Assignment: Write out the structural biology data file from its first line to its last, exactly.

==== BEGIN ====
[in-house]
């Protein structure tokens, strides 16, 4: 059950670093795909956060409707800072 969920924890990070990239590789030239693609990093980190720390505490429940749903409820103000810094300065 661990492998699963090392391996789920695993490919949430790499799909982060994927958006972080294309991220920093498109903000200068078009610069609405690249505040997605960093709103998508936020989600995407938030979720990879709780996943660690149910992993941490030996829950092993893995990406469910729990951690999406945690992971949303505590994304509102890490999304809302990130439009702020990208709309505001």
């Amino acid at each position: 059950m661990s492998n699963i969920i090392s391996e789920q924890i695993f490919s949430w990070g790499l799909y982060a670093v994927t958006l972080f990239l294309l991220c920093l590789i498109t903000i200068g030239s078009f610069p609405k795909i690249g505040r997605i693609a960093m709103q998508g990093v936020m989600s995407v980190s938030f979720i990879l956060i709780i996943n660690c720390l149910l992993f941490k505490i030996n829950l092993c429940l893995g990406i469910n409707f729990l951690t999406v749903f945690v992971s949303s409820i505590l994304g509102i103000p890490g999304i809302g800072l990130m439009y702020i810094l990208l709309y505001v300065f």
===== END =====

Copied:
[in-house]
């Protein structure tokens, strides 16, 4: 059950670093795909956060409707800072 969920924890990070990239590789030239693609990093980190720390505490429940749903409820103000810094300065 661990492998699963090392391996789920695993490919949430790499799909982060994927958006972080294309991220920093498109903000200068078009610069609405690249505040997605960093709103998508936020989600995407938030979720990879709780996943660690149910992993941490030996829950092993893995990406469910729990951690999406945690992971949303505590994304509102890490999304809302990130439009702020990208709309505001």
């Amino acid at each position: 059950m661990s492998n699963i969920i090392s391996e789920q924890i695993f490919s949430w990070g790499l799909y982060a670093v994927t958006l972080f990239l294309l991220c920093l590789i498109t903000i200068g030239s078009f610069p609405k795909i690249g505040r997605i693609a960093m709103q998508g990093v936020m989600s995407v980190s938030f979720i990879l956060i709780i996943n660690c720390l149910l992993f941490k505490i030996n829950l092993c429940l893995g990406i469910n409707f729990l951690t999406v749903f945690v992971s949303s409820i505590l994304g509102i103000p890490g999304i809302g800072l990130m439009y702020i810094l990208l709309y505001v300065f």